Article • Stroke

Imaging in intra-arterial interventions

Stroke patients will first undergo a CT scan as they enter the hospital. Before any further imaging scan is carried out, the medical team must decide whether they need to intervene intra or extra cranially. ‘Imaging enables you to see which pathology you are dealing with and helps you select patients for either recanalisation or revascularisation or, in some cases, occlusion by embolisation,’ according to Dr Andreas Schwartz, Director of the Neurological Department of Hannover Hospital.

Report: Melisande Rouger

Dr Andreas Schwartz, Director of the Neurological Department of Hannover Hospital.

The cause of stroke can often be found in the vessel, intimal flaps, or inflammation of the endothelium – and atheroma or plaque intersection in the vessel wall can also trigger an event. Calcification, aneurysm or the presence of a tumour around the vessel could also lead to an arterio-embolic event.

Ultrasound is the best modality to detect defects in the vessel-lumen itself, in particular a moving intimal flap, according to Schwartz. ‘You have to see moving pictures in this case, and US will help you better than any other modalities,’ he believes. Alternatively, one can use digital angiography by injecting a contrast product in the catheter.

Endothelium inflammation is also best identified with ultrasound, because it enables measurement of the endothelium thickness. The alternatives are high-resolution 3-T MRI and cross sectional imaging. MRI and cross sectional imaging are also good to find out whether the problem is intramural, or if it is caused by the presence of atheroma in the vessel wall. ‘If you just do conventional CTA you won’t find all these pathologies,’ Schwartz underlines. ‘Ultrasound is a prerequisite in stroke units all around Europe.’

Because ultrasound is easily movable around the hospital, all patients will undergo an ultrasound scan of the head and neck vessels within 24 hours of their arrival if CT shows no bleeding. CTA or MRA will be preferred in plaque pathology imaging. To visualise plaque dissection, it is best to carry out a special type of MRI in a cross sectional mode. ‘3-D reconstruction doesn’t tell you anything, you need cross sectional imaging to know what is in the vessel wall because you wouldn’t see it in the angiography scan. You would fail in finding the dissection type,’ he explained.

Cerebral infarction at left hemisphere (CT-scan).
Cerebral infarction at left hemisphere (CT-scan). Jaturawutthichai

However an angiogram, CTA or MRA scan combined with 3-D reconstruction will help locate a tumour if it is compressing vessels. For intracranial treatment, everything depends on whether one looks at the anterior or posterior part of the circulation. ‘If you are in the posterior part of the circulation of the brain vertebral artery, or basilar artery, you depend on the intra-arterial angiogram. CTA or MRA will not help, you will need to perform an angiogram by catheter, an invasive method. But in the anterior part of the circulation, you can use the angiogram with MRI or CT,’ he explained.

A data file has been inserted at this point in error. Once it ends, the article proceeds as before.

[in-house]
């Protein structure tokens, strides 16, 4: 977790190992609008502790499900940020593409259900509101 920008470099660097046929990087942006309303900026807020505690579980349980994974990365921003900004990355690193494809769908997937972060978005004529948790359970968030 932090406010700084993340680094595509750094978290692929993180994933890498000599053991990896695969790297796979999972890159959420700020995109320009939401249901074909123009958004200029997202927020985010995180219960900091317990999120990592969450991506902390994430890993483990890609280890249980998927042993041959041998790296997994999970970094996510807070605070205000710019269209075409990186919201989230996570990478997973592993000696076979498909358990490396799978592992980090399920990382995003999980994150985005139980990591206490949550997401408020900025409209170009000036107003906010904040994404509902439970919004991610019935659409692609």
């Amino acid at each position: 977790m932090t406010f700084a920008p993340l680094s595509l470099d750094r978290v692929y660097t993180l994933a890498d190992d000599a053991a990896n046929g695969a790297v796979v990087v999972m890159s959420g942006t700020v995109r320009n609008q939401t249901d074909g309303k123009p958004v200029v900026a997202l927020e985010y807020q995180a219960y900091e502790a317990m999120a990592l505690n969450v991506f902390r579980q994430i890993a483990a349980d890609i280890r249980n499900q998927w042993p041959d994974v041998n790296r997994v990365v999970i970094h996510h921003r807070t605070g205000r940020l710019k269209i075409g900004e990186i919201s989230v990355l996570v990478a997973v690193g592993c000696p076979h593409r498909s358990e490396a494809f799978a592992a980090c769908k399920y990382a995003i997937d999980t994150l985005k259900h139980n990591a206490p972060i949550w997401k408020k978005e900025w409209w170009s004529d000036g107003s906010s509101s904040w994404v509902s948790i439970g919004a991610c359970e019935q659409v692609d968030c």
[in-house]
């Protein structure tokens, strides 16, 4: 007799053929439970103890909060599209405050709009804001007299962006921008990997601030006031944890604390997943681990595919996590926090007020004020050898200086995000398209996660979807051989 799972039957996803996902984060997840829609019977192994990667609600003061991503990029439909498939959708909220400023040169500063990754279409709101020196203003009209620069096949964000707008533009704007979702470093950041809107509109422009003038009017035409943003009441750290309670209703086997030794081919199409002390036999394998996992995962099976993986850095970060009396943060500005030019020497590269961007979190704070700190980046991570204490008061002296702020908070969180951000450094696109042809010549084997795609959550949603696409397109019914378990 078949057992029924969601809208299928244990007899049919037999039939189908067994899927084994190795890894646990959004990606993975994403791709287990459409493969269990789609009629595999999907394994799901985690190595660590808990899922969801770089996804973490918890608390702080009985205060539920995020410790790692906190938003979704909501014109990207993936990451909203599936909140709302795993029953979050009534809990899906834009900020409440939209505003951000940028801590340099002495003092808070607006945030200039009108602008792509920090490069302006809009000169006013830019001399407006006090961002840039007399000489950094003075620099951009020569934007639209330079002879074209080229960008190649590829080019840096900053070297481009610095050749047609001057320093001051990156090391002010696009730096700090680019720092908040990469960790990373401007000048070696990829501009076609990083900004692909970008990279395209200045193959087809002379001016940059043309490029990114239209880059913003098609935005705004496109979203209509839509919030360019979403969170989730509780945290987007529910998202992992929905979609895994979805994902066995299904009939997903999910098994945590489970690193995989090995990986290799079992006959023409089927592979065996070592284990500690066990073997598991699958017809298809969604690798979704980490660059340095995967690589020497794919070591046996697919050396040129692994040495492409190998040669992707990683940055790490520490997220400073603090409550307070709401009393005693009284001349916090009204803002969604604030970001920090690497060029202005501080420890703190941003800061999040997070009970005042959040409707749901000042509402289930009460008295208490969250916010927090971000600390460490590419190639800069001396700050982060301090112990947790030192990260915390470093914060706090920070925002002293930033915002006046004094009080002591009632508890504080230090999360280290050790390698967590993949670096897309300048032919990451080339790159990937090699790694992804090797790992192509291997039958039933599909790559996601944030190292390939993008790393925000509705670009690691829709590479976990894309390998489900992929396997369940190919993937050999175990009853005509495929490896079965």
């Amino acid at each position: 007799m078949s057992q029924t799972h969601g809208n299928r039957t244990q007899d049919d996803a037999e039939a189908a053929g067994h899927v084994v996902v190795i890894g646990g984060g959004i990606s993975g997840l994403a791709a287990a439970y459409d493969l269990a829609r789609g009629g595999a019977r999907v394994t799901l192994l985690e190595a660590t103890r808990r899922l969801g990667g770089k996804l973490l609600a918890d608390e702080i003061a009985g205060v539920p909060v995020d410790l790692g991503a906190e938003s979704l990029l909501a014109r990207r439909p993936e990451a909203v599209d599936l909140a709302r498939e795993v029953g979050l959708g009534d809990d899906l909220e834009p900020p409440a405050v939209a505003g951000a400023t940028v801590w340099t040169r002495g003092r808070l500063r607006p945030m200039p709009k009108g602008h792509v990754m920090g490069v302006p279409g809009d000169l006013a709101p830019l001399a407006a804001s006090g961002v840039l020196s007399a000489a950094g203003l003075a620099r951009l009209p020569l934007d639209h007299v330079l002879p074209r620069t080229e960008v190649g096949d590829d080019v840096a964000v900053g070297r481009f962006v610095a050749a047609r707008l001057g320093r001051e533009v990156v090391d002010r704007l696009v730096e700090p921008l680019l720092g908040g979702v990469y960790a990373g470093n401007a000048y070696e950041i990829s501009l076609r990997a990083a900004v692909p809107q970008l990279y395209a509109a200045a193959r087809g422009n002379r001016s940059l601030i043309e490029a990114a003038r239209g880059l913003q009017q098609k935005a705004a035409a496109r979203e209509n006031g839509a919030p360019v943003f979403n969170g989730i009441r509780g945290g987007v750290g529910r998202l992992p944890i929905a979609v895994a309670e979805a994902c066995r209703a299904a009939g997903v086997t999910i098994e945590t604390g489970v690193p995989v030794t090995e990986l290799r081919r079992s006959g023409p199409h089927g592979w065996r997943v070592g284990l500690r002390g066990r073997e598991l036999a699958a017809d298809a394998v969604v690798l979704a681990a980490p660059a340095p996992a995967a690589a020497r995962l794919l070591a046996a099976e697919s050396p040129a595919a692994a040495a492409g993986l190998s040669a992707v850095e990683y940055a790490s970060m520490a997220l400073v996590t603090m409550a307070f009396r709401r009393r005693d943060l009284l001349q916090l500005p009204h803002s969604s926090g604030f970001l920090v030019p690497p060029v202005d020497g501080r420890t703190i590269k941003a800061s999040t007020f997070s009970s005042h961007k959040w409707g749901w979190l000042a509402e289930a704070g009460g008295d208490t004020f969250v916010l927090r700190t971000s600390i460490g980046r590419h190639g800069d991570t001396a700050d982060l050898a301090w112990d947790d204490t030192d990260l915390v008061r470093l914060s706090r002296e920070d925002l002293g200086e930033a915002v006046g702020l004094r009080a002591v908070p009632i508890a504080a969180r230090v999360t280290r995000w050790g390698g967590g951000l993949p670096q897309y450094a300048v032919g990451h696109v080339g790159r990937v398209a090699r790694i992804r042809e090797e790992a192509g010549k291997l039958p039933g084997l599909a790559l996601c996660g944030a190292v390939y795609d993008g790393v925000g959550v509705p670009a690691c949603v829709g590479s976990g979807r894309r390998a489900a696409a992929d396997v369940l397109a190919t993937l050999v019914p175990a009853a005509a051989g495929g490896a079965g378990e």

Only a neuroradiologist will be able to conduct intracranial examinations, and it is recommended to have both a neurologist and an interventional neuroradiologist perform revascularisation, recanalisation and embolisation in a stroke unit. However, only large hospitals can afford such specialists and, at the moment, they are fairly rare across Europe. Germany has about 160 stroke units but not the same number of neuro interventionists, said Schwartz, who has worked on certifying stroke units in Europe as part of his long-term involvement with the German Society of Neuroradiology.

Cardiologists, who have performed thrombolysis in coronary heart disease since the 1970s, are the most suited professionals to carry out extra cranial investigations when no other specialist is available, he believes. ‘There are not enough neuro interventionists around. That’s why cardiologists have performed stenting and carotid endarterectomy for so many years. They can and should do it, but only in small hospitals, and they need imaging to do so,’ he said.

Sending an interventional radiologist to stroke units when needed could be another solution, but equipment would remain a problem, because not every hospital has all the necessary machines and catheters. ‘That would be a problem. I don’t think it could work as a long-term solution,’ he said. Expertise should come first and before turf battles between medical disciplines. ‘In the end it all comes down to this: You have to choose the professional with the most experience,’ he concluded.


Andreas Schwartz is Director of the Neurological Department of Hanover Hospital and Associate Professor of Neurology at Heidelberg University in Germany. His main research interests are cerebrovascular diseases, neuroradiology with special interest in MR and angiog­raphy, multiple sclerosis and Parkinson’s disease. He has over 180 publications in international journals and is a full member of a number of national and international societies (ENS, AAN, RSNA, ANSR, ESNR) in the neurological field. Since 1996, he has also served as a regional representative of the German Stroke Foundation.


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